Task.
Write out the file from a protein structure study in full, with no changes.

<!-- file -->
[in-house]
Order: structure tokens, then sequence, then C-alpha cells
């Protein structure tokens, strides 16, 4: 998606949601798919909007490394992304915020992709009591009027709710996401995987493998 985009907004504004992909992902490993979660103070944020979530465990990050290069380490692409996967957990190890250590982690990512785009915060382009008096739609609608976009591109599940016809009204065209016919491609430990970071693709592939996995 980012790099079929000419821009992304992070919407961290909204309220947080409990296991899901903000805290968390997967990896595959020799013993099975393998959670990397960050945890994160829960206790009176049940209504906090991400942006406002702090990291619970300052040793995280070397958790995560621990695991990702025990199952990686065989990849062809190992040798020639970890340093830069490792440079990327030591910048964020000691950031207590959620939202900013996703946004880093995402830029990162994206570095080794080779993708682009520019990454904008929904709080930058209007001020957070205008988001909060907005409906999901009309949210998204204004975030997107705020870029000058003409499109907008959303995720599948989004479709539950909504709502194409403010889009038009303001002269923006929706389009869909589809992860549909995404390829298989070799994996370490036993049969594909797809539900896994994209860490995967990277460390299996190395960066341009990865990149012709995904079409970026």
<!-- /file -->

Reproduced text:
[in-house]
Order: structure tokens, then sequence, then C-alpha cells
């Protein structure tokens, strides 16, 4: 998606949601798919909007490394992304915020992709009591009027709710996401995987493998 985009907004504004992909992902490993979660103070944020979530465990990050290069380490692409996967957990190890250590982690990512785009915060382009008096739609609608976009591109599940016809009204065209016919491609430990970071693709592939996995 980012790099079929000419821009992304992070919407961290909204309220947080409990296991899901903000805290968390997967990896595959020799013993099975393998959670990397960050945890994160829960206790009176049940209504906090991400942006406002702090990291619970300052040793995280070397958790995560621990695991990702025990199952990686065989990849062809190992040798020639970890340093830069490792440079990327030591910048964020000691950031207590959620939202900013996703946004880093995402830029990162994206570095080794080779993708682009520019990454904008929904709080930058209007001020957070205008988001909060907005409906999901009309949210998204204004975030997107705020870029000058003409499109907008959303995720599948989004479709539950909504709502194409403010889009038009303001002269923006929706389009869909589809992860549909995404390829298989070799994996370490036993049969594909797809539900896994994209860490995967990277460390299996190395960066341009990865990149012709995904079409970026």